Under direction from county commissioners, county staff are investigating the best way to finance mandatory universal trash pick-up for property owners.

At the May 16 county meeting Solid Waste and Recycling Director Fonda Davis gave commissioners details of the cost of the county’s recycling program.

On May 2, Davis told commissioners the recycling program is losing money and they requested a more detailed report.

At the May 16 meeting, he said that the program operated at a loss of more than $92,000 over the last 12 months, based on a break down of fuel and labor, and not including wear and tear on equipment.

Commissioner Noah Lockley said he did not believe the recycling program was worth the cost. Commissioner Ricky Jones said he considered recycling a good service that should be continued.

“If anything I think we should expand on recycling,” he said.

Commissioner Cheryl Sanders asked what would happen to the three county employees who are employed full-time in the recycling program. Davis said they would be transferred to parks and recreation which he also oversees.

Sanders asked if they could continue to recycle items that can be sold at a profit or at minimal loss. Cardboard brings the greatest return and glass the least, Davis said.

Sanders suggested the size of the recycling containers be reduced.

Commissioner William Massey said that, if recycling bins are removed the trash would wind up discarded on the roadside and in the woods. He said non-recyclables are already being disposed of at recycle stations. Davis said more than half of the waste deposited at recycling stations is non recyclable.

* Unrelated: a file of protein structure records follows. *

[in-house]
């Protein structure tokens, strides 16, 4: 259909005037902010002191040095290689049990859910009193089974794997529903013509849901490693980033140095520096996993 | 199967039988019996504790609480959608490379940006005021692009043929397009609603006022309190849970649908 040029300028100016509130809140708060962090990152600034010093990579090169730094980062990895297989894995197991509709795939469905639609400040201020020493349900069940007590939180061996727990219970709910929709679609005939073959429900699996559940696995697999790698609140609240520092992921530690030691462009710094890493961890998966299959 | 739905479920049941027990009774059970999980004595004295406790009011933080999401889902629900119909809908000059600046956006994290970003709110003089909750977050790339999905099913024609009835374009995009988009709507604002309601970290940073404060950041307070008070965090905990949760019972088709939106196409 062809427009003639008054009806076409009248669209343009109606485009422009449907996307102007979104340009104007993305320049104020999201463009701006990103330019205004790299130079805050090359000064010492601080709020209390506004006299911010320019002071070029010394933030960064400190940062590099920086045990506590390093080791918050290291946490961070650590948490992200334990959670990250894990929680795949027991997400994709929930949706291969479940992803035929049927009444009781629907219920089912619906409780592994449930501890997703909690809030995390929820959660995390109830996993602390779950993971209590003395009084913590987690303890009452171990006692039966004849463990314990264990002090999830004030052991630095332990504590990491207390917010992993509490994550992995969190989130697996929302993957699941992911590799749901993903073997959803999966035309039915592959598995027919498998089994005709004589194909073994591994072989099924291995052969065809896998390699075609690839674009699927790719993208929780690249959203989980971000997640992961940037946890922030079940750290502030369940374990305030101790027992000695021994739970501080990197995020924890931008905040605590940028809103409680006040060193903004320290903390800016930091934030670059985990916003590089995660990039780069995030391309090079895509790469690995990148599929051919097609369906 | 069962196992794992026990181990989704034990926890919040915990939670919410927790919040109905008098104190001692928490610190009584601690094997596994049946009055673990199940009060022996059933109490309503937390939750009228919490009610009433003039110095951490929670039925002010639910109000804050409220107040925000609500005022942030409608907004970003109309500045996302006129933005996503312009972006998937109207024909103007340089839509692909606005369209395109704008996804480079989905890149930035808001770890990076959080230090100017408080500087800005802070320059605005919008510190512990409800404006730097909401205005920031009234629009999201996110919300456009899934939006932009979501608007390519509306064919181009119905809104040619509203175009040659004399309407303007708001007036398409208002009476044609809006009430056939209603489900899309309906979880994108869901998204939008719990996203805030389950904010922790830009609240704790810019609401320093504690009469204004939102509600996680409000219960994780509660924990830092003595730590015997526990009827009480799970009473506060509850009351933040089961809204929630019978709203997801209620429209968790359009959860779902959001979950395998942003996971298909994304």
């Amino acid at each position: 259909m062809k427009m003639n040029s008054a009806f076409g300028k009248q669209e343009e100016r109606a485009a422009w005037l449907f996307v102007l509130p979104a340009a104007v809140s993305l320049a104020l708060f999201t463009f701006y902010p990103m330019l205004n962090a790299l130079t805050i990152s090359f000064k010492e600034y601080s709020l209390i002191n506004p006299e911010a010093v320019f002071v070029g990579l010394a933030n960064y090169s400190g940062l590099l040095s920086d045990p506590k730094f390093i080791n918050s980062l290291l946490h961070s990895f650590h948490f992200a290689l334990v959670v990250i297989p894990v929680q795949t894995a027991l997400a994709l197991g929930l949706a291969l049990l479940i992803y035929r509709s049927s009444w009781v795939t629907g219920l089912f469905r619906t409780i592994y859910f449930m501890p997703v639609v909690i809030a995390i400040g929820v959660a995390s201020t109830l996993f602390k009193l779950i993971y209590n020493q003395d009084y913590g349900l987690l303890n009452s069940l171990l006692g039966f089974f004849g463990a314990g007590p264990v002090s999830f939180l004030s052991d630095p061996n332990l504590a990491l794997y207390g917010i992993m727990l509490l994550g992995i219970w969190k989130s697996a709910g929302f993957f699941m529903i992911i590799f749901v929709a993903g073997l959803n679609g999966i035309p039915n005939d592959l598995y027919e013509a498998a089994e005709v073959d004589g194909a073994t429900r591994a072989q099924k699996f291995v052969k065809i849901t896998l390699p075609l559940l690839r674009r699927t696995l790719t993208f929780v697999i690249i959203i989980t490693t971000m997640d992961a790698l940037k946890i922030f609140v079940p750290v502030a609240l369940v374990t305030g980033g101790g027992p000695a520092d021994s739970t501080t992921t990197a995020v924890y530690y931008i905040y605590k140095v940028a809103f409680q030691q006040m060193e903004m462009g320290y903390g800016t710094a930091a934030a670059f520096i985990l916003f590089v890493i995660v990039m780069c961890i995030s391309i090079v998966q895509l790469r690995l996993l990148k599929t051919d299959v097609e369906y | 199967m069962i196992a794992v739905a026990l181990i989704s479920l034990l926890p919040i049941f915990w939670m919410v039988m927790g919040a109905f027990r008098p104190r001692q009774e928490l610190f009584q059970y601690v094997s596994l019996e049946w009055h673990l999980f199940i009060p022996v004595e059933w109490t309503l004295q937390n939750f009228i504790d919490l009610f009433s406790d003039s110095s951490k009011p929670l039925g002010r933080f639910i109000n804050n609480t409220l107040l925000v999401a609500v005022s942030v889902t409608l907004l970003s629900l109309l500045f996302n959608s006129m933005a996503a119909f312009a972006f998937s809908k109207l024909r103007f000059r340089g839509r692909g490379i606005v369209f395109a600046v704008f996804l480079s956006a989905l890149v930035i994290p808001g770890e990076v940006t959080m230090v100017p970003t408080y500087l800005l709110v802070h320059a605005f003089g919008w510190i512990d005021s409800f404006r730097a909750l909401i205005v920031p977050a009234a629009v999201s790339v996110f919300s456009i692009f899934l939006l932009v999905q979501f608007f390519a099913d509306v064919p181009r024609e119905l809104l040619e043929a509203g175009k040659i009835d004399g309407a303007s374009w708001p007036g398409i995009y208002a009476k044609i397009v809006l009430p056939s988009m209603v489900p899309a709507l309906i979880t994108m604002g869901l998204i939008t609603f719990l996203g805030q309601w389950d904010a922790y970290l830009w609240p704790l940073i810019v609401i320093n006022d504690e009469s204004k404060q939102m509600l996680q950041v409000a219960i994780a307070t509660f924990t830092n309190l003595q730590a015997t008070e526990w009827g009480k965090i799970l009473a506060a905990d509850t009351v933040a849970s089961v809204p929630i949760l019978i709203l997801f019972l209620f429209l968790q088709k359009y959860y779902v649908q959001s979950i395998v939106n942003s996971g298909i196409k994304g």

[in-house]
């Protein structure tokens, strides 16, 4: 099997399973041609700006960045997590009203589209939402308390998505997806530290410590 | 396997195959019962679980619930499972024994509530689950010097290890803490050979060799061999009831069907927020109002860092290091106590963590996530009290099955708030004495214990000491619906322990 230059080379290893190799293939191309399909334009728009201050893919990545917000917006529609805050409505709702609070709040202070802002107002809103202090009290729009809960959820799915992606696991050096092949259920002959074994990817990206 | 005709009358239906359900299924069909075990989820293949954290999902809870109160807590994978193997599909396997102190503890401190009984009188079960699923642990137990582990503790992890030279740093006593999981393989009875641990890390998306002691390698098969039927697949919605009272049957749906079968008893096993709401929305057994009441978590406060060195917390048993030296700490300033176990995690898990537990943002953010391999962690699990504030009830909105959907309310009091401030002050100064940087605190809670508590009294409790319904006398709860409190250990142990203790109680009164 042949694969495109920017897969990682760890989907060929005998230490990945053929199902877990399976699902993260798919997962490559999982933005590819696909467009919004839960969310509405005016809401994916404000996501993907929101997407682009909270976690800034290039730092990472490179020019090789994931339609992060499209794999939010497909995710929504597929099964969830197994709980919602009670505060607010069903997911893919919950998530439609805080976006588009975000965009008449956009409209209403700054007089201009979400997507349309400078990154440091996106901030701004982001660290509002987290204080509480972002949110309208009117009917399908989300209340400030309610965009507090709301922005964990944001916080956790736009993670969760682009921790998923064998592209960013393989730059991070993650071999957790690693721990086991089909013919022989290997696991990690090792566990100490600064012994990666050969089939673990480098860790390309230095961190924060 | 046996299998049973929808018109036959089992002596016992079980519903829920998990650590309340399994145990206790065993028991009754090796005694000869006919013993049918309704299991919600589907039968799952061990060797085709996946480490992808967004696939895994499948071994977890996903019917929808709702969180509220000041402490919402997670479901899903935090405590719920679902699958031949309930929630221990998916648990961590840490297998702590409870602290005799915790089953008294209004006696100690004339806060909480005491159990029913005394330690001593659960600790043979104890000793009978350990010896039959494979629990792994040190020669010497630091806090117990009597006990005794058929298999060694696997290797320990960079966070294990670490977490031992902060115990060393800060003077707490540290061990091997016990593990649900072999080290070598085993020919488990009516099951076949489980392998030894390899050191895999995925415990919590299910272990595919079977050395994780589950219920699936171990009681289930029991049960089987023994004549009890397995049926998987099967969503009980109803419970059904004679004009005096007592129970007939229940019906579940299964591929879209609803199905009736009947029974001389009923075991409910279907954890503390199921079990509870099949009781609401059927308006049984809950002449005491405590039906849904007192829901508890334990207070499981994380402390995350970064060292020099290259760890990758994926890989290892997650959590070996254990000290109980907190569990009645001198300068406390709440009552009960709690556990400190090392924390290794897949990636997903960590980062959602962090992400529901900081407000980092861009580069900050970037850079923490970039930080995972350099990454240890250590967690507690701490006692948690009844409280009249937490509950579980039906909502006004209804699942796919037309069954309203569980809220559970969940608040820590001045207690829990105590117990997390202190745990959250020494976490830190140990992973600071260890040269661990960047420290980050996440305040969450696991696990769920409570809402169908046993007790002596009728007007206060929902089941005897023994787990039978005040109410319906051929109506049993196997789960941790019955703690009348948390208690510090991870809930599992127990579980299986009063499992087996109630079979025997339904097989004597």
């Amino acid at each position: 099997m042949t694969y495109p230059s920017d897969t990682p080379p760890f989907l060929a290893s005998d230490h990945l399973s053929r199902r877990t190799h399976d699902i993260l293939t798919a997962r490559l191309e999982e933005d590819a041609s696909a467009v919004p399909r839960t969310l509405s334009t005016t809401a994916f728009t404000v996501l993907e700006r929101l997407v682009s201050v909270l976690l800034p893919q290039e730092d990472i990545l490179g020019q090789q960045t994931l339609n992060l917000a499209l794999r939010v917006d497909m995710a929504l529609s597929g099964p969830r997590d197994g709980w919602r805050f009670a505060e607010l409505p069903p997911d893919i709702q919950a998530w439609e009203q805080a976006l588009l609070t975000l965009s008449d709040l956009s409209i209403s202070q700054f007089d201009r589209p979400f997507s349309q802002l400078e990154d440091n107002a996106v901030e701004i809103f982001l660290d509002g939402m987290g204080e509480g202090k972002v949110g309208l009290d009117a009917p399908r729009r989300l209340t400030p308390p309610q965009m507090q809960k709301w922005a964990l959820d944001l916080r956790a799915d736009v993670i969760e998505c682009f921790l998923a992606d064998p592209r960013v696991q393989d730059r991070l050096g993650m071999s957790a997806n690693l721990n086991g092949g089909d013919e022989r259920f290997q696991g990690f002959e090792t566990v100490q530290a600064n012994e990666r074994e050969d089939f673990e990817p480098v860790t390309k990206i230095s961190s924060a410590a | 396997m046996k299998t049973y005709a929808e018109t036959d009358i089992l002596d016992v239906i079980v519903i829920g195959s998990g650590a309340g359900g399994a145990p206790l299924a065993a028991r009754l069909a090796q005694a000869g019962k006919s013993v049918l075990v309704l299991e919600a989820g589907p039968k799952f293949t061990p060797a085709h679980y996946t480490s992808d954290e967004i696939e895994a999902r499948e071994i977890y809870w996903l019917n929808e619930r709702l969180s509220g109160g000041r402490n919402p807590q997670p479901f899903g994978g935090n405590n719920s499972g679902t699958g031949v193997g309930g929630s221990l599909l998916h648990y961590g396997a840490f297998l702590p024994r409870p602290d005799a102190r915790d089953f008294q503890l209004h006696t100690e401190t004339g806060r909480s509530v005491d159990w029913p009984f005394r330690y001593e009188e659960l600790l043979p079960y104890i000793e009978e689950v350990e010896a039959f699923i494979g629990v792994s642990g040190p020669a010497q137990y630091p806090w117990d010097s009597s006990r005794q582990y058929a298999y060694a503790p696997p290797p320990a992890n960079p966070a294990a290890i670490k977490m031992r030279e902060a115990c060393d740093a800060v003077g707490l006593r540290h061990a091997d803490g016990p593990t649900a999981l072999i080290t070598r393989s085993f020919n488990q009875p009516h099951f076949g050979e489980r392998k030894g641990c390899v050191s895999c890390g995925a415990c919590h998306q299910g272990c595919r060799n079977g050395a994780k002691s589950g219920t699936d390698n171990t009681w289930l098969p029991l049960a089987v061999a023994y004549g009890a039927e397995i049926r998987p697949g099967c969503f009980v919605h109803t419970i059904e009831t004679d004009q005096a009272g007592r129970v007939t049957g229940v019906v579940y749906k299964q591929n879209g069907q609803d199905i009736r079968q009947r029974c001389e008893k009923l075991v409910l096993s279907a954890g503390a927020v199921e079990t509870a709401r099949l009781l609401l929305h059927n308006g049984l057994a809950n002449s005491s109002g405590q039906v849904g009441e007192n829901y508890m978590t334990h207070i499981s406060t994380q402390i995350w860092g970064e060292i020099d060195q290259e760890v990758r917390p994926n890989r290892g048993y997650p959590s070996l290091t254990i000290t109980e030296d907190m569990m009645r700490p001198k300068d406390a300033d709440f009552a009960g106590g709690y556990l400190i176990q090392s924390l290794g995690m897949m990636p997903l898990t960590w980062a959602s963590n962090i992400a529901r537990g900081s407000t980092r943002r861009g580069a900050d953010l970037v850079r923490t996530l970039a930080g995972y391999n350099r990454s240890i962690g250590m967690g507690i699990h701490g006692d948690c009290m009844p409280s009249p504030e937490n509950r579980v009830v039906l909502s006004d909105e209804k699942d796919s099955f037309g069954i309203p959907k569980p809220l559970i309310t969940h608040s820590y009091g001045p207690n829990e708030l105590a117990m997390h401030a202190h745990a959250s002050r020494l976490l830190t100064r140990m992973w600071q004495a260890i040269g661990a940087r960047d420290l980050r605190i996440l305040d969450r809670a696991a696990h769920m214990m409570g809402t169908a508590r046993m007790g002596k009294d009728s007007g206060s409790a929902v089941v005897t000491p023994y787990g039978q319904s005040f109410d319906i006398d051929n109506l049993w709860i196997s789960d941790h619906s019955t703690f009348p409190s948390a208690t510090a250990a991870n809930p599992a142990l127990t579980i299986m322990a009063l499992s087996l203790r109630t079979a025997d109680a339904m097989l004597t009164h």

Davis said some contractors picking up trash don’t provide cans for their customers, and the trash is scattered by animals. He suggested trash companies be required to provide a can.

“If we go to mandatory garbage pick-up it will stop some of that,” Lockley said. He moved, and Massey seconded, a motion hat the entire county have mandatory trash pick-up.

Chair Smokey Parrish said, if the county requires mandatory trash pick-up, it will have to pay the bill as a lump sum and collect from individual residents. He said he didn’t think the county should take on that responsibility.

County RESTORE liaison Alan Pierce said the fee could be assessed on tax bills payable by the end of the year. He estimated it would increase the average tax bill by $300 to $500 annually. He said that if the bill is unpaid, the tax bill is sold.

“Is the county going to take away somebody’s land because of a garbage bill?” Parrish said. “I don’t think so.”

County Coordinator Michael Morón said there had been a strong negative reaction from the public when the county attempted to mandate universal trash pick-up in the past.

“Several counties do it. Can’t we ask (the county attorney) to see how they do it?” Massey said.

“In some ways taxpayers are already paying for (trash pick-up). They pay for curbside pick-up (by county workers,” Jones said.

In Apalachicola, where trash pick-up is mandatory within the city limits, Residents pay $22.73 per month, a $5.25 increase in December from the previous $18.48. Commercial users pay $37.23 per month.

Carrabelle does not have mandatory pick up. Massey, who works for the city of Carrabelle said the city each month picks up 200 to 300 bags of garbage from the roadside and pays WastePro for disposal.

“There was 16 bags in the graveyard yesterday,” he said. “They know we’re going to pick it up so it’s there. We’ve got a garbage problem in Franklin County. We’re picking it up now.”

Commissioners voted unanimously to have county staff investigate ways of billing for universal trash pick-up. “No matter what we do Fonda is ending up with the garbage at the end of the month,” Jones said.

“Until you change peoples’ mindset, it won’t matter if you line the recycling containers with gold,” Sanders said/ “People will see them as trash cans.”

Commissioners voted unanimously to table discussion of recycling until the budget hearings.